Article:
Thou doubtest because thou lovest the truth. Some would willingly believe life but a phantasm, if only it might for ever afford them a world of pleasant dreams: thou art not of such! Be content for a while not to know surely. The hour will come, and that ere long, when, being true, thou shalt behold the very truth, and doubt will be forever dead. Scarce, then, wilt thou be able to recall the features of the phantom. Thou wilt then know that which thou canst not now dream. Thou hast not yet looked the Truth in the face, hast as yet at best but seen him through a cloud. That which thou seest not, and never didst see save in a glass darkly - that which, indeed, never can be known save by its innate splendour shining straight into pure eyes - that thou canst not but doubt, and art blameless in doubting until thou seest it face to face, when thou wilt no longer be able to doubt it. But to him who has once seen even a shadow only of the truth, and, even but hoping he has seen it when it is present no longer, tries to obey it - to him the real vision, the Truth himself, will come, and depart no more, but abide with him for ever.-George MacDonald from his novel Lilith
Thursday, November 11, 2010
Friday, November 5, 2010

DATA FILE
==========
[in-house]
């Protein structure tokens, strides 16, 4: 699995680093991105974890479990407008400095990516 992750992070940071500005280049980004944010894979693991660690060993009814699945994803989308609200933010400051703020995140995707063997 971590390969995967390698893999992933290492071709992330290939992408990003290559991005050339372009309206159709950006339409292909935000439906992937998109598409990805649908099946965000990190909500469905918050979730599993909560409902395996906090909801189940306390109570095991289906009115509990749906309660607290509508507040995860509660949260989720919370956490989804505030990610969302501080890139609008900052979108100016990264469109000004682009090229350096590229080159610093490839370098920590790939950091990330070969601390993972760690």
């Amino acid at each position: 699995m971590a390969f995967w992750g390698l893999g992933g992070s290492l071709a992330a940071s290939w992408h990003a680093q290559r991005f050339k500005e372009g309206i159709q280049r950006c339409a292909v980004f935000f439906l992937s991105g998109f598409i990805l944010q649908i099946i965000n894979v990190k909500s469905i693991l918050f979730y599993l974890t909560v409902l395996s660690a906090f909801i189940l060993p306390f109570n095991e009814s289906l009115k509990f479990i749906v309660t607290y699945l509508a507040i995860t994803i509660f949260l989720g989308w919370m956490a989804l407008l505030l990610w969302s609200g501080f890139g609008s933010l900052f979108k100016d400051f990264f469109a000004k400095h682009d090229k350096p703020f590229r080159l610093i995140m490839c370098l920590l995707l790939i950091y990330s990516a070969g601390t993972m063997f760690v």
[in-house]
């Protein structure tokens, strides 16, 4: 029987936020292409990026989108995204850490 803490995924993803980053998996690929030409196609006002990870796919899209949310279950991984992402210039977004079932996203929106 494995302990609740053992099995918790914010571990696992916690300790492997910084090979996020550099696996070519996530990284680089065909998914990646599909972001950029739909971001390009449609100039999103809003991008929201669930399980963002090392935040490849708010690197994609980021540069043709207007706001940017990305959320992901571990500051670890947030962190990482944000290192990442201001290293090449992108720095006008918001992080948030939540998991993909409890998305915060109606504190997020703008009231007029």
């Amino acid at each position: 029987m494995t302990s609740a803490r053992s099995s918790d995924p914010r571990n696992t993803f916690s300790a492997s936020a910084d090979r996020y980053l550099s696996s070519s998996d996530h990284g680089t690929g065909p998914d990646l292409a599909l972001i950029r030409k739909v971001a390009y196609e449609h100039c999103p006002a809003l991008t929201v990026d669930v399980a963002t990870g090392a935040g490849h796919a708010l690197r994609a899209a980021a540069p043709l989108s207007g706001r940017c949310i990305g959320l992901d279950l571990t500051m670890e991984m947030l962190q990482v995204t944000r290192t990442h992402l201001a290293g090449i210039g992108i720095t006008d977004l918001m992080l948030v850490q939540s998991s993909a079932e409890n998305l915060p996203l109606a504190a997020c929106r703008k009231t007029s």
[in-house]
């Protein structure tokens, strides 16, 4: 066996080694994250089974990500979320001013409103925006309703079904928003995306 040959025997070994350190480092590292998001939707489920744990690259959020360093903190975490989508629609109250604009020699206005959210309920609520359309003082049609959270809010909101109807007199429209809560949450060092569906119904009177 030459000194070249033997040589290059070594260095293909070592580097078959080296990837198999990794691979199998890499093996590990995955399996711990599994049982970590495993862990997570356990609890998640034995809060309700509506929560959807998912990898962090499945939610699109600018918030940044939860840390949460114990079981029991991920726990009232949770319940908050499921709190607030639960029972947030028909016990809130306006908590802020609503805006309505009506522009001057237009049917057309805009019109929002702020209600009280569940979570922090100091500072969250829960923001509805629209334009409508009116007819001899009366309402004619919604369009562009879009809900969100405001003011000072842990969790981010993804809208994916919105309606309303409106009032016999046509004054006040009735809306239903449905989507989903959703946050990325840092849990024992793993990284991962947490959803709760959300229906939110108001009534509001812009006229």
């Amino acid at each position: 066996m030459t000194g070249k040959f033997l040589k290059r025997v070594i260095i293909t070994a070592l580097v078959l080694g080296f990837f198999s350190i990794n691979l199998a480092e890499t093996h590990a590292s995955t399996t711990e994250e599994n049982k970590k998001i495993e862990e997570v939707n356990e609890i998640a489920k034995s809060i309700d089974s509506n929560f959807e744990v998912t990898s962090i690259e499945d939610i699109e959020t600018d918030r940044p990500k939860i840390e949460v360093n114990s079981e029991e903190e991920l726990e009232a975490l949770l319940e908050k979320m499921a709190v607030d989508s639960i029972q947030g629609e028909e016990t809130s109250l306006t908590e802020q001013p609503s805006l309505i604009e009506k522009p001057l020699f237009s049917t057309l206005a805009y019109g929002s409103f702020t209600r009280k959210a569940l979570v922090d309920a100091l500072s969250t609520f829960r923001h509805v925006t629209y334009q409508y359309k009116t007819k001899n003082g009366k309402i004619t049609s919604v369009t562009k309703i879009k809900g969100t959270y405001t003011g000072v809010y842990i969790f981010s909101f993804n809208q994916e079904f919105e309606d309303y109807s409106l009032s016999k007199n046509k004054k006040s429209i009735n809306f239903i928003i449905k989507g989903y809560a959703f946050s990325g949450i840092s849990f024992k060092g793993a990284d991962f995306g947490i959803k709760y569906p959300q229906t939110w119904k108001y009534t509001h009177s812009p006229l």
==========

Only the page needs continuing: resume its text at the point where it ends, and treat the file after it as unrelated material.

Let us see, however, whether the brigand gave evidence of effort and upright deeds and a good yield. Far from his being able to claim even this, he made his way into paradise before the apostles with a mere word, on the basis of faith alone, the intention being for you to learn that it was not so much a case of his sound values prevailing as the Lord's lovingkindness being completely responsible.What, in fact, did the brigand say? What did he do? Did he fast? Did he weep? Did he tear his garments? Did he display repentance in good time? Not at all: on the cross itself after his utterance he won salvation. Note the rapidity: from cross to heaven, from condemnation to salvation. What were those wonderful words, then? What great power did they have that they brought him such marvelous good things? "Remember me in your kingdom." What sort of word is that? He asked to receive good things, he showed no concern for them in action; but the one who knew his heart paid attention not to the words but to the attitude of mind.-John Chrysostom, who lived from 347 - 407AD and was Archbishop of Constantinople from his Sermon 7 on Genesis, in St. John Chrysostom, Eight Sermons on the Book of Genesis